By Bob Marovich
Once upon a time in Grand Rapids, Michigan, life was looking pretty good for Steven Malcolm. He and his family lived in a middle-class home. Their father, Winston, a Jamaican by birth, had a decent job at General Motors.
Then when Steven was about ten years old, Winston was arrested. He had been caught selling drugs. Since Winston was not a U.S. citizen, officials deported him to Jamaica. That was the last time Steven ever saw his father.
“He was a great guy, a great dad, but he decided to sell drugs,” Steven told the Journal of Gospel Music. “Sometimes money can bring out the worst in people.”
Winston Malcolm’s deportation left Steven without a male role model.
“Growing up without a father figure is tough,” said Steven, a Christian hip hop artist whose The Second City – Part Two was released on Word Entertainment in June 2018. “Your dad is your first hero, your first inspiration. You find your first sense of identity in your dad. His departure left me wondering what is my purpose? What is my identity? Who do I look up to?”
Steven sought out new role models among a group of older youth. “They were playing sports, getting ladies, living life about the money. They became my role models and that’s what I wanted to be like.”
Steven hoped to parlay his passion and talent for basketball into an NBA contract. But to hedge his bet, he entered college with the goal of getting an associate degree in criminal justice. Life was confusing, though, and Steven found himself engaged in a great deal of soul searching.
“I had an identity crisis,” he confessed. “Life wasn’t panning out the way it was supposed to be. I felt like God was stripping me of a lot of stuff. I felt empty and vulnerable.”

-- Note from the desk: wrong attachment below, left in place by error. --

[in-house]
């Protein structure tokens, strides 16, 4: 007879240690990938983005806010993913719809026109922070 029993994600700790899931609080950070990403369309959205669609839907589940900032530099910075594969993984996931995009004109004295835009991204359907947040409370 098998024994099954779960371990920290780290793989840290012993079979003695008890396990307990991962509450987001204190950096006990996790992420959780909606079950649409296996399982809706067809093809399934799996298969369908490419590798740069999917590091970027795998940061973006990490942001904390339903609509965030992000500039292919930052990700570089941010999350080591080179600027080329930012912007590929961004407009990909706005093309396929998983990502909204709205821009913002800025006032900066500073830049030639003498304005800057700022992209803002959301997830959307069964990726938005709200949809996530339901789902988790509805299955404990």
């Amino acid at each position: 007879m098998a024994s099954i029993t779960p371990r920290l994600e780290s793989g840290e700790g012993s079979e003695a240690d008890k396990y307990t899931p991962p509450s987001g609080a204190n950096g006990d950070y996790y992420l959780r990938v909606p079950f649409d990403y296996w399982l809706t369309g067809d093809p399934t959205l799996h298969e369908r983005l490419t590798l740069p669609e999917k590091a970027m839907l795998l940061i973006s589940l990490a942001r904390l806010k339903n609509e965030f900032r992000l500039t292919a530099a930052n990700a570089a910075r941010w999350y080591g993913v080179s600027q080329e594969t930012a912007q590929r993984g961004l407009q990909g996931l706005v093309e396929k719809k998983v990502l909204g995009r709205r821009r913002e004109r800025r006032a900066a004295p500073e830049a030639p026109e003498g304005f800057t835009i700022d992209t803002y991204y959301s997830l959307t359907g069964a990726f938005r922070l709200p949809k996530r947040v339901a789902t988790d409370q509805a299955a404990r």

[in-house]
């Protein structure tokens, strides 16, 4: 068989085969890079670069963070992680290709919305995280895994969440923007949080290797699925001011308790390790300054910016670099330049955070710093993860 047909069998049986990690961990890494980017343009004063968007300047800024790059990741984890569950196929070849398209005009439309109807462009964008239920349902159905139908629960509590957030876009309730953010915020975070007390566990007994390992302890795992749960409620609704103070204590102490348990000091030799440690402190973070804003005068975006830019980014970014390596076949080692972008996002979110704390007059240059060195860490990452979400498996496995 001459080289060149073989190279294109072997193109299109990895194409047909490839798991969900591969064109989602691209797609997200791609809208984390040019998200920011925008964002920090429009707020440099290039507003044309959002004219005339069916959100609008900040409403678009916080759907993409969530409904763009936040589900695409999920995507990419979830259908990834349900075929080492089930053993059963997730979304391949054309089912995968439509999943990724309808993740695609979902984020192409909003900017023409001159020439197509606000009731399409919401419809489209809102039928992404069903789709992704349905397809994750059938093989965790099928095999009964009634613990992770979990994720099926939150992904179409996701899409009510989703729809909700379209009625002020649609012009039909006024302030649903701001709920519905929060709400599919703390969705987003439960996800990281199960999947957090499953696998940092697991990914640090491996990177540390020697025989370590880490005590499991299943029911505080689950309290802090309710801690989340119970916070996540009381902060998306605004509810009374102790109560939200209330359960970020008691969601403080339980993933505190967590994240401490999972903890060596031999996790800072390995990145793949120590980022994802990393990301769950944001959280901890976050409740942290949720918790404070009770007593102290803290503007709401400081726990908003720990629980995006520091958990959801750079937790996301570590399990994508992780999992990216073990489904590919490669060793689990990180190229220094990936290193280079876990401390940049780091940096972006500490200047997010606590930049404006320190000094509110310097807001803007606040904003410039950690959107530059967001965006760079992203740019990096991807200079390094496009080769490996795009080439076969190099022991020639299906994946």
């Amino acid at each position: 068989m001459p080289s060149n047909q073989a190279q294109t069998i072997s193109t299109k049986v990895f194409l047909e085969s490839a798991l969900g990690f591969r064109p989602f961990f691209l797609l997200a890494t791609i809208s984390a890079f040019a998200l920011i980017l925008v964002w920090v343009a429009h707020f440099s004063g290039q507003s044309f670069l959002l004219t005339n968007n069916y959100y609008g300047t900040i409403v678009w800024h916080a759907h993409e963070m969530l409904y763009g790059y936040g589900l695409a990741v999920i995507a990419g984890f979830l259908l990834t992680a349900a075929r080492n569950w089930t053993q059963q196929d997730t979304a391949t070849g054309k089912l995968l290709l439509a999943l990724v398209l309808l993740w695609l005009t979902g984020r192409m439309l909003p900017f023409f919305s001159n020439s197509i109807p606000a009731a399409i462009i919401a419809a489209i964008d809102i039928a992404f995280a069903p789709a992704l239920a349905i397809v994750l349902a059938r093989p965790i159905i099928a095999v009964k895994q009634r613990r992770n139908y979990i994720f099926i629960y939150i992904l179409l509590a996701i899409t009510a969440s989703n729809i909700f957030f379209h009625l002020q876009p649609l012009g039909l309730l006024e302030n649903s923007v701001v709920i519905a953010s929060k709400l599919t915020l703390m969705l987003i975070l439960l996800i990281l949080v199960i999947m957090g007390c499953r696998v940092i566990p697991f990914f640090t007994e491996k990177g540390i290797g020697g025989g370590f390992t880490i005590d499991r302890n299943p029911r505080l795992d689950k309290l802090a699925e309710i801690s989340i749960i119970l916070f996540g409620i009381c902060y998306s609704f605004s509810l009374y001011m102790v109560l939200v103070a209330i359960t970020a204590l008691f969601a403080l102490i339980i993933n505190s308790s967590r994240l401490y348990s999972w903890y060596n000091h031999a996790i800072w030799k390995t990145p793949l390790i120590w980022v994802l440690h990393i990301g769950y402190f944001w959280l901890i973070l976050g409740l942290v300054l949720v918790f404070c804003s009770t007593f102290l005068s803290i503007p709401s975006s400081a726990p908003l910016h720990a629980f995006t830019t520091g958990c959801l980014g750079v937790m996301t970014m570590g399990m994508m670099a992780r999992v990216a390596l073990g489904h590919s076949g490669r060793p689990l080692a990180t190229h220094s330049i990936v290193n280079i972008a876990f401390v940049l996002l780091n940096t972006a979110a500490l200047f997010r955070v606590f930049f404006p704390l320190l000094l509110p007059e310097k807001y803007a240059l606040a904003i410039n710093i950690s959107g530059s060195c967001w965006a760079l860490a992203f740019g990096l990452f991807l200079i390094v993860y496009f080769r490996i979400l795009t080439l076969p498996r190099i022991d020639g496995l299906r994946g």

In 2010, a friend Steven played basketball with invited him to visit a hip hop church in Grand Rapids called Urban Edge Fellowship, led by Pastor Troy Evans.
“I thought it sounded interesting,” Steven said. “I believed in Jesus because I didn’t want to go to hell, but I had never been to a church before. I went in, and the spirit spoke to me. Even this first time, I realized that I need God’s grace and his mercy. I needed Jesus to be more than a savior—I needed him to be the lord of my life.”
After that initial visit to Urban Edge, an inner voice prodded Steven to return. “Something felt right about going,” he said. “When I was there, I felt a sense of peace, I felt a sense of joy. The more that I went, the more my heart started to change. I started to get conviction. I told the pastor that I thought the Lord was calling me and I was ready to submit.”
Steven Malcolm gave his life to Christ in 2010.
Urban Edge Fellowship, Steven explained, is “a youth-driven church doing outreach in the urban community. We speak the language of the hip hop culture to bring the youth in.” The church is also about forming people into active disciples, not passive members. “We try to multiply ourselves and pour into the younger generation.”